Audio Available!

Audio Available!
Be sure to check out in each blog post the links to the audio recordings of my homilies. They are at the beginning of each post! Also, look to the right for links to Audio from other good resources!

Saturday, May 26, 2018

Trinity Sunday - Known and Loved

Just a couple weeks ago I had a high school senior, just about to graduate, ask me, "Why do I continue to seek the approval of certain people when I know they are going to treat me poorly?"  I ultimately said that the instinct was good, but that sin is real and people are going to hurt us, sometimes deeply.  But to focus on what is good there can lead us to today's celebration.

We all seek to be known by others, because we seek to be loved by others.  This basic instinct is hard-wired into our human nature because God made us in His image and likeness.  This was more mysterious to the Jews than it is to us, because we know through God's revelation that the Lord is Trinity, three in one, and therefore is a communion of persons. God is relationship, not of domination and tyranny, but of love, and he made us for that very same type of relationship.  Of course with others, but also with Him.  As we see in the story of Adam and Eve, God wishes to slowly draw us into our primary relationship with Him through the way we encounter our fellow men and women around us.

We are also hard-wired for mystery.  Whether it is mystery novels, trivia shows, puzzles games, or more deeply wondering at the natural world around us, we are all given a deep and unquenchable thirst for truth.  Ultimately, the thirst within us cannot be satisfied with this natural world and the knowledge we can gain from it.  What we over time discover is that, despite all the good this world offers, it never satisfies the way that relationships do, the way that love does.  Indeed love, seen most perfectly in marriage and true friendship, is the one thing that can fully satisfy our hearts.  Love for love's sake, nothing else, no kick-backs or fringe-benefits - that alone is what begins to truly quench that thirst within us.  And why?  Because God made us for Himself, and God is love.  So when we encounter true love in our lives, we touch God.  We love, and we feel a draw toward something eternal - that is our triune God.  We discover a truth about the world or about our lives, and we touch something that is beyond - that is the triune God.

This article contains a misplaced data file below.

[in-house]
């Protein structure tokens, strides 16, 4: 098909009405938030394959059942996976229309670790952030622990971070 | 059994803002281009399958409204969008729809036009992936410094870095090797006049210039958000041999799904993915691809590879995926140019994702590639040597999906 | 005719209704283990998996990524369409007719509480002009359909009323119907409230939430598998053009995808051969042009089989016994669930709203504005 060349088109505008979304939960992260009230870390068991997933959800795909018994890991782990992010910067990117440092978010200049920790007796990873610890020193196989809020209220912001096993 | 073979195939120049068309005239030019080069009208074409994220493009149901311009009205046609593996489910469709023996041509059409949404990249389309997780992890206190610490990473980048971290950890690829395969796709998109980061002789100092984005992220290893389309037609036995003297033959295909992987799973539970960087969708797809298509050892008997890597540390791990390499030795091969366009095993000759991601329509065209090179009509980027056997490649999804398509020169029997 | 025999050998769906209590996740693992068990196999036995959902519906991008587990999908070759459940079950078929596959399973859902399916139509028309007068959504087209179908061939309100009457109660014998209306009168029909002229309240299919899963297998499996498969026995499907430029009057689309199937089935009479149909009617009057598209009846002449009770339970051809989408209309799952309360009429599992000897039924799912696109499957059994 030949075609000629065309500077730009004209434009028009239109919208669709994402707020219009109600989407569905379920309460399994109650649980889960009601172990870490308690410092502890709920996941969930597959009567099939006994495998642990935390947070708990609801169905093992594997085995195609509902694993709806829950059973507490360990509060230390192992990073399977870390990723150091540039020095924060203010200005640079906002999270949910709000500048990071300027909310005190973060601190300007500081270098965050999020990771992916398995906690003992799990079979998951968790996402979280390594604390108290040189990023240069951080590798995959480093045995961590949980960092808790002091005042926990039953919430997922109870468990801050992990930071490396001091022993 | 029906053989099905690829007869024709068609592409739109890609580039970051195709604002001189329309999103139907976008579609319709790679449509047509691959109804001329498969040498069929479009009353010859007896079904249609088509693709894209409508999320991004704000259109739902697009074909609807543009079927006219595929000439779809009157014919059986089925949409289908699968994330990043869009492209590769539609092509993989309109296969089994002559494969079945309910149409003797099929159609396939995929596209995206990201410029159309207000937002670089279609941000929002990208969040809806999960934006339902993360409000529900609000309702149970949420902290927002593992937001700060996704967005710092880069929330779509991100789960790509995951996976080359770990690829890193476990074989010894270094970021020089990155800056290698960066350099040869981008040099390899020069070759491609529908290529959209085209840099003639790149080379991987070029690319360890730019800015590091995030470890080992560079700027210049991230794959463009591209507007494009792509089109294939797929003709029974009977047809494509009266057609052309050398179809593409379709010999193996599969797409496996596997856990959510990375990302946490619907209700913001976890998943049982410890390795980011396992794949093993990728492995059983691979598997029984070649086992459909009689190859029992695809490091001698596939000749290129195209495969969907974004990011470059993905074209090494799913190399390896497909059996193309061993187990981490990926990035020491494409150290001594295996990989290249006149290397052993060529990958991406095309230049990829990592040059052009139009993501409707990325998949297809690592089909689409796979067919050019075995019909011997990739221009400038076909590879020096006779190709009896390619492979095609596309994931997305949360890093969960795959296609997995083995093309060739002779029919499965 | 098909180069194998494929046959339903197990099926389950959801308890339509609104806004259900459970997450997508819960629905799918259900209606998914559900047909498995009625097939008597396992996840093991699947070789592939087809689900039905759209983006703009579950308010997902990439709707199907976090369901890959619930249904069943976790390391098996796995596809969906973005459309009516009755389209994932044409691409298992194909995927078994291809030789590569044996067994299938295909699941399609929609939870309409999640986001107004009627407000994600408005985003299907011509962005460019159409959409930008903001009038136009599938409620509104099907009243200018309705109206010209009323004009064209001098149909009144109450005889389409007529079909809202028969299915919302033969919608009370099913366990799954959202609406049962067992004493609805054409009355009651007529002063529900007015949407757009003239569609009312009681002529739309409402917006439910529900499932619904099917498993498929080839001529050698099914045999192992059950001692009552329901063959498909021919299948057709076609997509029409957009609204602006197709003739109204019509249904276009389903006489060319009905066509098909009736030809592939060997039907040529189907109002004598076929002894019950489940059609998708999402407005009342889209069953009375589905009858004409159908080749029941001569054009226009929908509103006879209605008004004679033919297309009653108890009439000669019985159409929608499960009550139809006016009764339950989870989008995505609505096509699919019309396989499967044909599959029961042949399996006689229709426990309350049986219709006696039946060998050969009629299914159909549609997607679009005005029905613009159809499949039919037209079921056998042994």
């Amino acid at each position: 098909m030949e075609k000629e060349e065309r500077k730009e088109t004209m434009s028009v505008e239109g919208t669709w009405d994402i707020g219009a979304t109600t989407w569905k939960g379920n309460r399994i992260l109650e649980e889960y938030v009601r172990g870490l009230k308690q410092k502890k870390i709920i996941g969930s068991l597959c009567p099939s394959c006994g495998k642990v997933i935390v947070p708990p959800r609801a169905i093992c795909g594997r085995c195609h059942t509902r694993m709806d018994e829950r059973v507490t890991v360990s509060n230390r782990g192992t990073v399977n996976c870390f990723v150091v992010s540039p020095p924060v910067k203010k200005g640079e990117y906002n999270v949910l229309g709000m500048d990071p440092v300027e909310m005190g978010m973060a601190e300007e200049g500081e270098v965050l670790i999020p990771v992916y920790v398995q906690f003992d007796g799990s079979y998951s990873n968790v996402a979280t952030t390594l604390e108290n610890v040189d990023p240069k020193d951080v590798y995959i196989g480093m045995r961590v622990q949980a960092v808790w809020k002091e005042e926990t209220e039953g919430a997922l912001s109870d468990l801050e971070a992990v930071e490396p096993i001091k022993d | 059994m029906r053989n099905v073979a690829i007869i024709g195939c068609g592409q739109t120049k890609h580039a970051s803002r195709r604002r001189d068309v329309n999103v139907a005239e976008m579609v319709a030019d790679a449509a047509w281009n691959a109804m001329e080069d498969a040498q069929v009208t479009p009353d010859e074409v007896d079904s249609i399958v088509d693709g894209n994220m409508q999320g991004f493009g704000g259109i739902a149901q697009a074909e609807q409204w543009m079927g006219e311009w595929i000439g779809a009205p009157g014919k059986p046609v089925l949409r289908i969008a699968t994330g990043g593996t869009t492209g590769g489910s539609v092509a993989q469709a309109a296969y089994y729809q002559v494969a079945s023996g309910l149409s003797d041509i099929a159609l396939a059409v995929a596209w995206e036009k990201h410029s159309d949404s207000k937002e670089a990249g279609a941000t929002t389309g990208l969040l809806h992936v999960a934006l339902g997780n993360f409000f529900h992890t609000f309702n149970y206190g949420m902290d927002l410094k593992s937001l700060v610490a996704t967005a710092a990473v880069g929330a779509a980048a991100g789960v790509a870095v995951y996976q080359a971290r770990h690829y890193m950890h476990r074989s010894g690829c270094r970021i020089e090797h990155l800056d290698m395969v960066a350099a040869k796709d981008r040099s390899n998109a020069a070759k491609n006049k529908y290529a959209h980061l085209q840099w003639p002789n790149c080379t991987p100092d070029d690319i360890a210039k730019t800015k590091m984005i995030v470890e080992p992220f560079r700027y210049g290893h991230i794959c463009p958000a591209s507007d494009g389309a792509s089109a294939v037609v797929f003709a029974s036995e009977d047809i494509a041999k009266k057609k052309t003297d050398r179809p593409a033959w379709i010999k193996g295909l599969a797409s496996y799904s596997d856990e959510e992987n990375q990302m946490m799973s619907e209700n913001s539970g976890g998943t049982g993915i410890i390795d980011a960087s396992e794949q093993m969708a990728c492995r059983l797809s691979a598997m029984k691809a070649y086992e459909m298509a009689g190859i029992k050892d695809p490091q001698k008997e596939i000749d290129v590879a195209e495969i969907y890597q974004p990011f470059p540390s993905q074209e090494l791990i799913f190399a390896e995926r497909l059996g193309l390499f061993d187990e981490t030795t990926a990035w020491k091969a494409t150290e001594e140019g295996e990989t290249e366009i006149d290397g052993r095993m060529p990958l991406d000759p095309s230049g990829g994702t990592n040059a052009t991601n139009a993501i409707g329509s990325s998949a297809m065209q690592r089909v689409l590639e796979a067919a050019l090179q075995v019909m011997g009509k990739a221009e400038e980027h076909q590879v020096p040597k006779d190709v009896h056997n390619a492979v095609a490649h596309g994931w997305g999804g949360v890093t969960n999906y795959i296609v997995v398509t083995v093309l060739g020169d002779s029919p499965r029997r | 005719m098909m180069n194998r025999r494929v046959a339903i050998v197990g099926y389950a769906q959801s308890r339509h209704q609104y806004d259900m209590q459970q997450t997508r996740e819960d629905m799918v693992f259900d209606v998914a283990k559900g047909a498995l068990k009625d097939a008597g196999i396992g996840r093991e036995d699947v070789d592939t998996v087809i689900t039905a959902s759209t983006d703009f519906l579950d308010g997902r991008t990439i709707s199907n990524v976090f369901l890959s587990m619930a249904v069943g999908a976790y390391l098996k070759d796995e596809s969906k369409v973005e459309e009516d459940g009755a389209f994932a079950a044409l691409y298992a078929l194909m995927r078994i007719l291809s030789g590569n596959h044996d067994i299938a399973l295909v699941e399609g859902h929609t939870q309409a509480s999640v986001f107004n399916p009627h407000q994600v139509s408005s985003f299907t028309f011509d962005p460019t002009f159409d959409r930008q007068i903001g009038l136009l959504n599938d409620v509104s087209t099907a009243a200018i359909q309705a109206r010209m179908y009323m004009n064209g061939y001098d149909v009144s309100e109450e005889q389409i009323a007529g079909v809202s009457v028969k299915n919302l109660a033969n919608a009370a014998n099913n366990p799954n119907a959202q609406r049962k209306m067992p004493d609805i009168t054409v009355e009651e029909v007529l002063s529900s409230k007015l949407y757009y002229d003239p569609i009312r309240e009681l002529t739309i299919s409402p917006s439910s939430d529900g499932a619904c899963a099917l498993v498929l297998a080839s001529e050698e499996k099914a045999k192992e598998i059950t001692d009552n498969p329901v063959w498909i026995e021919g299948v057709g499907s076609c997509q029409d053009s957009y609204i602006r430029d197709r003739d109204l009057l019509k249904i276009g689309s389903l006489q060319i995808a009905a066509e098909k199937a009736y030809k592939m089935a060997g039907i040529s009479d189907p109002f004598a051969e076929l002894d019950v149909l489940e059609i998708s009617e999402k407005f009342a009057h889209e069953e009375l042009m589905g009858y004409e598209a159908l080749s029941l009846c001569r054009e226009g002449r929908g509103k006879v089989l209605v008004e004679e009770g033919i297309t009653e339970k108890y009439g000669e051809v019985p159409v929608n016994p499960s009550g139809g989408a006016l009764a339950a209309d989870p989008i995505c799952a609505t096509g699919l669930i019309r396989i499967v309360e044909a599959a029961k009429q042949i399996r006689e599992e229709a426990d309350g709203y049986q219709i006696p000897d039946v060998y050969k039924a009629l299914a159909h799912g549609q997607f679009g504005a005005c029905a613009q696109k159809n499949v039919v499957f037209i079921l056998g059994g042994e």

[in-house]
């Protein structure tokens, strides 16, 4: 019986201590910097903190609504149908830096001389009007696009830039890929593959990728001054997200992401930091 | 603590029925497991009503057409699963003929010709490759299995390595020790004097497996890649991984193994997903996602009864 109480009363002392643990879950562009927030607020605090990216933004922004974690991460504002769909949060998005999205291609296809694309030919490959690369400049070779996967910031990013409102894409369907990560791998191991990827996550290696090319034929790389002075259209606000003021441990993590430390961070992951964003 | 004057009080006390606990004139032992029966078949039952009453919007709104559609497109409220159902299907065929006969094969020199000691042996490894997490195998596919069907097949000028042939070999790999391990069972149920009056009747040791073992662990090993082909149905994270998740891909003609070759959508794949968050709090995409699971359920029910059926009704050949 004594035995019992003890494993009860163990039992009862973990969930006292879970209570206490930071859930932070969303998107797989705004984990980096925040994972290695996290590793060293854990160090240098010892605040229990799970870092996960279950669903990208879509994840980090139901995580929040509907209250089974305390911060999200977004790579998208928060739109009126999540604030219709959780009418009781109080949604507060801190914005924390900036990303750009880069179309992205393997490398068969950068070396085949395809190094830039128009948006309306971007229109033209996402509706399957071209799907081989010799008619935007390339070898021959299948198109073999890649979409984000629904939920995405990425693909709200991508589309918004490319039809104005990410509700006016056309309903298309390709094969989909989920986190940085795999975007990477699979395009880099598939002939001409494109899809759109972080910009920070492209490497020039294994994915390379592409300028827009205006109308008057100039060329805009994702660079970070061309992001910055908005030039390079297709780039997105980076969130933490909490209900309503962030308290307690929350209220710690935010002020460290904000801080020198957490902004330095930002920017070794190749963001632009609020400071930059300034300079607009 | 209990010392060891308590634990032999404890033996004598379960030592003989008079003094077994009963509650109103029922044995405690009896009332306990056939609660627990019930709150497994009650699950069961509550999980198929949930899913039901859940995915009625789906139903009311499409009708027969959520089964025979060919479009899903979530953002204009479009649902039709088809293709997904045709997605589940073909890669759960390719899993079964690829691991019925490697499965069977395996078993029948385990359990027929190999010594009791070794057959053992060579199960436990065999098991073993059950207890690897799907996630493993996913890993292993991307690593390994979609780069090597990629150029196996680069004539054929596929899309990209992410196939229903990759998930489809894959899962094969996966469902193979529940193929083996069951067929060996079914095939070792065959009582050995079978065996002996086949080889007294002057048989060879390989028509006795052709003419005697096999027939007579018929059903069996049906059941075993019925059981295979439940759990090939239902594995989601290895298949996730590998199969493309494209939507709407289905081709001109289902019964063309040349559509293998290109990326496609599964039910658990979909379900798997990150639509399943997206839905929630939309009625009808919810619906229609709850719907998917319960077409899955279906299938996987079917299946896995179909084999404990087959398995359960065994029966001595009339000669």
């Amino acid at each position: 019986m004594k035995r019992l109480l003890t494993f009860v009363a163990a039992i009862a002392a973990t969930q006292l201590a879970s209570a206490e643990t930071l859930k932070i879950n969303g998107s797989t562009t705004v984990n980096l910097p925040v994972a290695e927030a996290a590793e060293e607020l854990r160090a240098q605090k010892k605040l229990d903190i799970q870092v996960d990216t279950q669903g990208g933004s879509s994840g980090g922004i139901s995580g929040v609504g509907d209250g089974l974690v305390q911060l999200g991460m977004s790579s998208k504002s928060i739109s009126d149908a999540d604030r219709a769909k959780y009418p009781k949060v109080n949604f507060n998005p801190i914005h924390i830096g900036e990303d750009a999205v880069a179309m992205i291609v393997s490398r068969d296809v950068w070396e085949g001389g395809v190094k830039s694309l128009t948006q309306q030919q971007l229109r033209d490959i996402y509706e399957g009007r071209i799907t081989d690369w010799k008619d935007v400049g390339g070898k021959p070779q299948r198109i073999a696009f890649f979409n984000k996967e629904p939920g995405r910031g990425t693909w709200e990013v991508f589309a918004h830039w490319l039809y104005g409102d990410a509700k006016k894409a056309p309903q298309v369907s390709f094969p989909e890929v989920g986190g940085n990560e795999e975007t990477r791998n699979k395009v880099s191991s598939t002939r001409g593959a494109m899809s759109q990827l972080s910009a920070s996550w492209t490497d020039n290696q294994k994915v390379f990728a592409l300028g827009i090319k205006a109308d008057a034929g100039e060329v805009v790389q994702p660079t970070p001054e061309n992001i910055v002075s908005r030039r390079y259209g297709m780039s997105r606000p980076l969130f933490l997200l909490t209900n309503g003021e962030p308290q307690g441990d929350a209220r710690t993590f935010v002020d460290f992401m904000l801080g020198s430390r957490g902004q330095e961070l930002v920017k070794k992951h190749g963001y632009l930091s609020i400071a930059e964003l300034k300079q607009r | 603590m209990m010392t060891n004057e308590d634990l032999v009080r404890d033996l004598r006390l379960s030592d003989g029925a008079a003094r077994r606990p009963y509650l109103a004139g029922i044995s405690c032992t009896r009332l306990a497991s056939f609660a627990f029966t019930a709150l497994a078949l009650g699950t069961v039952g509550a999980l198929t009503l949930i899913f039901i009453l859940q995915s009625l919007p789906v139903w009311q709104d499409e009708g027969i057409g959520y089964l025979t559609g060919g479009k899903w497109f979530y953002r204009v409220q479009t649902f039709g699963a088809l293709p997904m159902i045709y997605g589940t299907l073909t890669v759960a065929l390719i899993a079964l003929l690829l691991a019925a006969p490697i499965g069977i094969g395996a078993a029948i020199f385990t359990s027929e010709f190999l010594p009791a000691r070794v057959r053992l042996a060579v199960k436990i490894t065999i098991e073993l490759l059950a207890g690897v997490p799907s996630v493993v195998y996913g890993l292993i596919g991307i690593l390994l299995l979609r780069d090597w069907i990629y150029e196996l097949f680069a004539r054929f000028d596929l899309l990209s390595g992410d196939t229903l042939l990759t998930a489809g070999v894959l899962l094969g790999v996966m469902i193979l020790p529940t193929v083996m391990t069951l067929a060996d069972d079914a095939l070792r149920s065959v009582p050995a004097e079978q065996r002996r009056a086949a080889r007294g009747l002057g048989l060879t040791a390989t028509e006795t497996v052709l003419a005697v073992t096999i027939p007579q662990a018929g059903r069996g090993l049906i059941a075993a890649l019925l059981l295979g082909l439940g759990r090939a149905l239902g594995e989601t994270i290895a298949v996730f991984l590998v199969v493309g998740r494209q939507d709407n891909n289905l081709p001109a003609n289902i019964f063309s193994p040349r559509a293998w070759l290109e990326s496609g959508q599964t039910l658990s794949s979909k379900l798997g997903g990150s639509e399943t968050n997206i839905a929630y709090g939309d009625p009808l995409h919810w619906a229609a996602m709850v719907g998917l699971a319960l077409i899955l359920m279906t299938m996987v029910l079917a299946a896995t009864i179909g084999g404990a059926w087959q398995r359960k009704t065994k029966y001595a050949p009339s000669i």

So that deepest truth, that deepest mystery, that hidden God, actually is not hiding - throughout the Old Testament and especially in Jesus Christ, we see that God wants to be known by us, because He loves us and knows our true happiness is with Him alone.  Yet God isn't too forceful with that desire to be known and loved, for love must be earned and built up over time.  Not unlike us, he allows the relationship to slowly unfold - not disclosing too much at once, but rather waiting for us to share ourselves one bit at a time so that He can open Himself to us more and more.  In this beautiful dance of love, let us never be afraid to seek out this God we were made for.  Let us ever fear that He will leave us wanting or unsatisfied.  And above all, let us thank the loving Lord God who created us to discover Him, to be close to Him, and to love Him now and into eternity.

Sunday, May 20, 2018

Pentecost - "Walking by the Spirit" daily





Audio: Click here!

My Vocation: Hearing and Following the Spirit (Source: Jacques Philippe, In the School of the Holy Spirit)